Mann executed for murdering 10-year-old Pinellas girl
Larry Eugene Mann was executed Wednesday night for the 1980 murder of 10-year-old Elisa Nelson of Palm Harbor.
Mann's death ended a 32-year quest for justice that has tormented her family.
“Thank God it's over,” said Katy DeCarolis, Elisa's cousin.
Mann, one of the longest-serving inmates on Florida's death row, was put to death by lethal injection and pronounced dead at 7:19 p.m. at Florida State Prison in Starke, according to Melissa Sellers, a spokeswoman for Gov. Rick Scott's office.
The condemned man answered “Uh, uh, no sir,” when asked if he had any last words before the procedure began.
Mann's final written statement, released by the state Department of Corrections about an hour after his death, was a Bible verse, Romans 6:23: “For the wages of sin is death, but the gift of God is eternal life in Christ Jesus our Lord.”
There were 28 witnesses to the execution, including media and corrections personnel, and a group of Elisa's relatives sat in the front row wearing buttons with her photo on them.
The family sent out a statement, also through the Department of Corrections, written by Elisa's brother, Jeff Nelson.
“It is glaringly apparent that there is something fundamentally flawed with a justice system that takes over 32 years to bring to justice a pedophile who confessed to kidnapping and murdering a 10-year-old-girl,” the statement reads.
“There are no winners here. His death does not bring Elisa back, nor does it end our sorrow, but we will no longer be tortured by his defense attorneys' endless legal wrangling.”
“Larry Mann alone made the decisions that dragged us all into this hell,” Nelson writes toward the end of the five-page statement, which includes colorful photos of Elisa with family, playing baseball and cheerleading – a few of the things she loved.
“We certainly did not ask to be a part it. He alone set in motion the wheels of his own destruction. The world is now a better place without him.”
The death sentence was carried out more than an hour after the U.S. Supreme Court denied Mann's latest appeal.
Mann's lawyers appealed to the high court on Monday, arguing that his death sentence should be overturned because the jury that recommended it wasn't unanimous. They also argued that Mann's constitutional rights were violated because Scott used a secret and standardless process before signing his death warrant.
Shortly before the 59-year-old former oil well driller from Dunedin was scheduled to be executed, roughly a dozen people gathered at an anti-death penalty vigil at the Cathedral of St. Jude the Apostle in St. Petersburg.
People sang hymns, listened to readings and prayed – that the killer's life would be spared.
Outside the prison, there were 43 people gathered in favor of the execution and, in a separate area, 38 people were protesting the death penalty.
In 1981, Mann was convicted of killing Elisa, who was last seen riding her bike to Palm Harbor Middle School on Nov. 4, 1980. She had a note in her pocket explaining she was late because of a dentist appointment.
Mann kidnapped her near the school, took her to an orange grove, cut her throat and then beat her head with a pipe that had a concrete base attached to it. Then he went home and tried to kill himself, later telling police officers he had “done something stupid.”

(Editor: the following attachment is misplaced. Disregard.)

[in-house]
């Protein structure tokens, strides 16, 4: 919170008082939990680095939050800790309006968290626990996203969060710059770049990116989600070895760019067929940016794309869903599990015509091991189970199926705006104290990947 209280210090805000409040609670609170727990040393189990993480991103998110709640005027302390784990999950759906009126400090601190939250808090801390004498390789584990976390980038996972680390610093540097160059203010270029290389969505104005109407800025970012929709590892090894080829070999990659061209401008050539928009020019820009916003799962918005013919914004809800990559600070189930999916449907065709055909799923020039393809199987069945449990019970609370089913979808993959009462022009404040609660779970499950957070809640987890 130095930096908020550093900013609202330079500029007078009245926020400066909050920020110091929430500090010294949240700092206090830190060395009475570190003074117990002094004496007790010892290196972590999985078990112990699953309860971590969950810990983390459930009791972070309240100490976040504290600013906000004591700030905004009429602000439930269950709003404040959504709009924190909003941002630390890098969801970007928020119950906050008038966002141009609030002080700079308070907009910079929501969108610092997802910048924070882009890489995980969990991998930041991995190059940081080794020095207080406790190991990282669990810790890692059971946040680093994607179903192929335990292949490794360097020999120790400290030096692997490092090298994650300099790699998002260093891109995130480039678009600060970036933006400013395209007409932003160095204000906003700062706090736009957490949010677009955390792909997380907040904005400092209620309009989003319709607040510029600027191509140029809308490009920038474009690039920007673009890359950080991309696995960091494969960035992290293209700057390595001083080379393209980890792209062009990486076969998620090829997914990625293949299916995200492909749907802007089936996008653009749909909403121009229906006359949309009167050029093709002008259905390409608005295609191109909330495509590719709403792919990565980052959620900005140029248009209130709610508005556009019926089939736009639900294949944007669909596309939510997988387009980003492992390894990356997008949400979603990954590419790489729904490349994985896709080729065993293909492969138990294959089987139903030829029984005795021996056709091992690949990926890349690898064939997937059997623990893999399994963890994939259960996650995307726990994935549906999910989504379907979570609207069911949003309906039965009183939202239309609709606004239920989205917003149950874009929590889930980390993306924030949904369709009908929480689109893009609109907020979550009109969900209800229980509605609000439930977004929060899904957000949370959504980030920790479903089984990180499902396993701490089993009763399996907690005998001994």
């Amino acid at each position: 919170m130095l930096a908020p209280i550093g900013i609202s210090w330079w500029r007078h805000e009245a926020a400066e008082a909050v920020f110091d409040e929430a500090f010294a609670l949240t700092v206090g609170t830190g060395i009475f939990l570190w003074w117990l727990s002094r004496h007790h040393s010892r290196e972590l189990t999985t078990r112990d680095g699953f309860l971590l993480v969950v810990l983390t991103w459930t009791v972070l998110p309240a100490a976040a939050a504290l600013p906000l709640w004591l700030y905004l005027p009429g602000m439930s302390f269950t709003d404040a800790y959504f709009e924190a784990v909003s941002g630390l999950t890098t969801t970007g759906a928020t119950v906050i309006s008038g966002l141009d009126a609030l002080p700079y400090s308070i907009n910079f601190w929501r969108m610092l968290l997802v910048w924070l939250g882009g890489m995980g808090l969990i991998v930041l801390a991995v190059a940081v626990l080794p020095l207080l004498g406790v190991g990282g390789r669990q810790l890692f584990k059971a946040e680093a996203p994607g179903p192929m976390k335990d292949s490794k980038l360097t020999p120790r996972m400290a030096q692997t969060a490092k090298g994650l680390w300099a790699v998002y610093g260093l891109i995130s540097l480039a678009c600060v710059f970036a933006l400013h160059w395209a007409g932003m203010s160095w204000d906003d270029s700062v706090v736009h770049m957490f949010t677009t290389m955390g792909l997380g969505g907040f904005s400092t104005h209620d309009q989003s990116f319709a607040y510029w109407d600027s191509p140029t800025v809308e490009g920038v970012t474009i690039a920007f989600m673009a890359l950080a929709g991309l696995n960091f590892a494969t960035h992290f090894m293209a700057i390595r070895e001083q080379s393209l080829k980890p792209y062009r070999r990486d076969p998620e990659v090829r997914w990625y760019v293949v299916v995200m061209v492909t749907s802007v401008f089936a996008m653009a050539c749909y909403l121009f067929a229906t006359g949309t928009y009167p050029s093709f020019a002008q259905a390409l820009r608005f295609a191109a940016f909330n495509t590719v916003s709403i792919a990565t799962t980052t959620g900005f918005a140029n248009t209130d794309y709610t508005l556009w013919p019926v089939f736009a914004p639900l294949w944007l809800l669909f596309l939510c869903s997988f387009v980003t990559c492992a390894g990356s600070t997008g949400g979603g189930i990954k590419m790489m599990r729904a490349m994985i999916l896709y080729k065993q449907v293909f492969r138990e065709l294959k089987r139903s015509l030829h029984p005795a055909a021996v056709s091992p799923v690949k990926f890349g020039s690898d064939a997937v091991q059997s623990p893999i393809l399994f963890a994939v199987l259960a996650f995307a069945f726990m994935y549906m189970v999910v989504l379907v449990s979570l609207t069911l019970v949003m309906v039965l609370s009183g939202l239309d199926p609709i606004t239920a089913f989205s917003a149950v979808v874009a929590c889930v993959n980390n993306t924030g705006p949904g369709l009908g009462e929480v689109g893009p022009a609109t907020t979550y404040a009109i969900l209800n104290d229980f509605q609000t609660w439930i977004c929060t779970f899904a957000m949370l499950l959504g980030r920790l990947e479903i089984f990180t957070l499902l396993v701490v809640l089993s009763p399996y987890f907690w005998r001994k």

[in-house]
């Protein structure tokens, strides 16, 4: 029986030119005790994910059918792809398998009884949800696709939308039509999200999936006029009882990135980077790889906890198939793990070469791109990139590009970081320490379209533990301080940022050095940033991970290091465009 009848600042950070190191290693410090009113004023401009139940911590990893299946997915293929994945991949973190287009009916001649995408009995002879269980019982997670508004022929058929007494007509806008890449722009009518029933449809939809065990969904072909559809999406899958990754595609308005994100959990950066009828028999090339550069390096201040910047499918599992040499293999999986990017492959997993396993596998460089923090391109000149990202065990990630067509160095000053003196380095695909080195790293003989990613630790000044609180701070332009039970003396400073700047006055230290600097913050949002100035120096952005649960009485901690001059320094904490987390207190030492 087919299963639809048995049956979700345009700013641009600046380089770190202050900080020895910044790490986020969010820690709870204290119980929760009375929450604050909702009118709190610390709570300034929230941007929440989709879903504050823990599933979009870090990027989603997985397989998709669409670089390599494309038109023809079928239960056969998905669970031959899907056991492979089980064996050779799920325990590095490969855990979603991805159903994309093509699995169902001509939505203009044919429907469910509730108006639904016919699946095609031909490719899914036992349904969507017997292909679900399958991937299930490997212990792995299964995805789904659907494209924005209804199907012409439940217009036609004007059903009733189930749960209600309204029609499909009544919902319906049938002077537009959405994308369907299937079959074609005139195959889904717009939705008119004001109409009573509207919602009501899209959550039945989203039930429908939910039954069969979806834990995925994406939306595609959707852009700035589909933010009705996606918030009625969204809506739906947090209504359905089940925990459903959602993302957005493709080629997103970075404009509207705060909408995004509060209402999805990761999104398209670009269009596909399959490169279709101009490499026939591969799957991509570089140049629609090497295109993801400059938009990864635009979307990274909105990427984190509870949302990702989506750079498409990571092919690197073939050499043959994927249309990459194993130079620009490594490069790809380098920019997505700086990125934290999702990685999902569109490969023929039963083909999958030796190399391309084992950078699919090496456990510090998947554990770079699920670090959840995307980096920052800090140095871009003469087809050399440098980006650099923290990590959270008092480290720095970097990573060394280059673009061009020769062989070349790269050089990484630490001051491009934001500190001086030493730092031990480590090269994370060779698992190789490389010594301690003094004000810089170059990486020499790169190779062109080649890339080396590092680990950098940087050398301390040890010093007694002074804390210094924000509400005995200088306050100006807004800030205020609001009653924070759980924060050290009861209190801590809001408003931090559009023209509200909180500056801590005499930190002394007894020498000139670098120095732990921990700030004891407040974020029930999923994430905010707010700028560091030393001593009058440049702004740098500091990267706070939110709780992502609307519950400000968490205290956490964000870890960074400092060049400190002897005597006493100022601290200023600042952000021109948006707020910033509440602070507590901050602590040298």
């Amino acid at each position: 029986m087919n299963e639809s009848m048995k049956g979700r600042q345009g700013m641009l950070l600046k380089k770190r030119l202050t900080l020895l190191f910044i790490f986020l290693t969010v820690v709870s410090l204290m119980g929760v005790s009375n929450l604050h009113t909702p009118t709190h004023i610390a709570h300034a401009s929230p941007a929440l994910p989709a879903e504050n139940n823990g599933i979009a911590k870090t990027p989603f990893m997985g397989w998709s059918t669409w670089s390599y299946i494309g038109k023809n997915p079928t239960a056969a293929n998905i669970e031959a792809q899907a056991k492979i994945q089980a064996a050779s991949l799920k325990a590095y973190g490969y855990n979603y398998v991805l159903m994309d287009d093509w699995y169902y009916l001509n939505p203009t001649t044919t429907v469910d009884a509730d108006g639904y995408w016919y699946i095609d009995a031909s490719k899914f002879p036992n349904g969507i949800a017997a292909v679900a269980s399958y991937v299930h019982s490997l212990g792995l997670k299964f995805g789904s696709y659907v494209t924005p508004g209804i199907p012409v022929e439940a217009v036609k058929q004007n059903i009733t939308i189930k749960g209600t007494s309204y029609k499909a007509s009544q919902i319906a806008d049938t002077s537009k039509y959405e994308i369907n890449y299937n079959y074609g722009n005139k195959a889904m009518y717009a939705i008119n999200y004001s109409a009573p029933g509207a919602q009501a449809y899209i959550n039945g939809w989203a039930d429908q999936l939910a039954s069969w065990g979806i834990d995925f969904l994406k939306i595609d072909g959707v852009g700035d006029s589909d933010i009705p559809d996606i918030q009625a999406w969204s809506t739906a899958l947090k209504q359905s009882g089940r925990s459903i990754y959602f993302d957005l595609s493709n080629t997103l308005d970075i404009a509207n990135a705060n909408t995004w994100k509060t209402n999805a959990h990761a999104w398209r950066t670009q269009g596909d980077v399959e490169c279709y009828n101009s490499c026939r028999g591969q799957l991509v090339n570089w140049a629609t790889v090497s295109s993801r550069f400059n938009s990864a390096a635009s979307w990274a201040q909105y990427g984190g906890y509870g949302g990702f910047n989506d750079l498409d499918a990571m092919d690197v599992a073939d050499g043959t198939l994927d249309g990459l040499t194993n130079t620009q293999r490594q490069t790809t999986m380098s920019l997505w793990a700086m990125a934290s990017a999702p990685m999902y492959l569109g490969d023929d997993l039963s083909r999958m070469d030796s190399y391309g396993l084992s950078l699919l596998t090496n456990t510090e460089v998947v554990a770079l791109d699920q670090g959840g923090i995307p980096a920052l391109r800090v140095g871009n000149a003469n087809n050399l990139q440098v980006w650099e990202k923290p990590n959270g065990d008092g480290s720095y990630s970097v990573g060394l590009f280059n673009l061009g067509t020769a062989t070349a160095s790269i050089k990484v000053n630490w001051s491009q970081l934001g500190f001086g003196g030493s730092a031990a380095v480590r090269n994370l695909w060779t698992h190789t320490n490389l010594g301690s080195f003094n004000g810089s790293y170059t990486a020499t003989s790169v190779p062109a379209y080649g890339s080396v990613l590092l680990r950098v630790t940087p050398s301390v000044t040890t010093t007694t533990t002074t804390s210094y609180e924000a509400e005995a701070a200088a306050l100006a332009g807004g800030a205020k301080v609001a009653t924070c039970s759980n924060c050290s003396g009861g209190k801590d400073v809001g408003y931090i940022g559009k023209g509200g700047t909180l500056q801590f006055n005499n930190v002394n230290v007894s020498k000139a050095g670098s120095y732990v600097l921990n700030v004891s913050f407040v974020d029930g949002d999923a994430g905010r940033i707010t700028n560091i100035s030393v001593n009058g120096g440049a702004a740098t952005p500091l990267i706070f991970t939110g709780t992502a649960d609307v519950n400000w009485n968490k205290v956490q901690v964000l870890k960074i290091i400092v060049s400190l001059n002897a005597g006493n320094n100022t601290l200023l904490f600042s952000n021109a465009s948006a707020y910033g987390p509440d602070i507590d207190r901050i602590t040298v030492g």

On Nov. 8, Mann's wife was getting his glasses out of his pickup and found the note Elisa's mother had written. It had blood stains on it.
Last week, the state Supreme Court unanimously rejected the argument that Mann shouldn't be executed because the jury that recommended the death sentence wasn't unanimous.
Mann's 1981 death sentence was overturned once because the trial court made a legal error. He was resentenced to death, and the Supreme Court then affirmed that punishment.
Former Gov. Bob Graham signed Mann's first death warrant in 1986, after which he filed numerals appeals in state and federal court.
Elisa's murder wasn't Mann's first brush with the law. He molested a 7-year-old girl several years before Elisa's death, prosecutors said. And at the time of Elisa's murder, he was on parole for a 1973 rape in Mississippi, where he told his victim if she didn't comply with his sexual demands, he'd “get what he wanted” from an 18-month-old baby in the next room.
At the prayer service at the Cathedral of St. Jude, St. Petersburg Bishop Robert Lynch asked people at the prayer service to take a moment and pray for the Nelson family. Then he spoke out against the death penalty.
“We take as articles of faith that even one who has fully violated the Fifth Commandment, 'Thou shalt not kill,' should have their life taken by anyone other than the author of all life, the lord God,” he said.
“After over 200 years of the exercise of the death penalty in this nation that we love, there is still no valid evidence that it reduces crime, that murders diminish and that the people live in a greater security.”
“That same heart and mind which abhors the horror of abortion should logically abhor the state deciding who it is who will live and who will die,” the bishop told the group, which had grown to 21 by the end of the half-hour prayer vigil.
Of the more than 400 inmates on Florida's death row, 25 were convicted in Pinellas and 25 in Hillsborough County. More than a dozen of the inmates on death row have been there longer than Mann.
Mann ate fried shrimp, fish and scallops, stuffed crabs, cole slaw, hot buttered rolls, a pint of pistachio ice cream and drank Pepsi for his last meal, according to the state Department of Corrections. He ate everything.
A spiritual advisor and two attorneys were the last people to visit him.
Mann was calm and somber in the hours leading up to his execution, said Department of Corrections spokeswoman Ann Howard.
The Associated Press contributed to this report.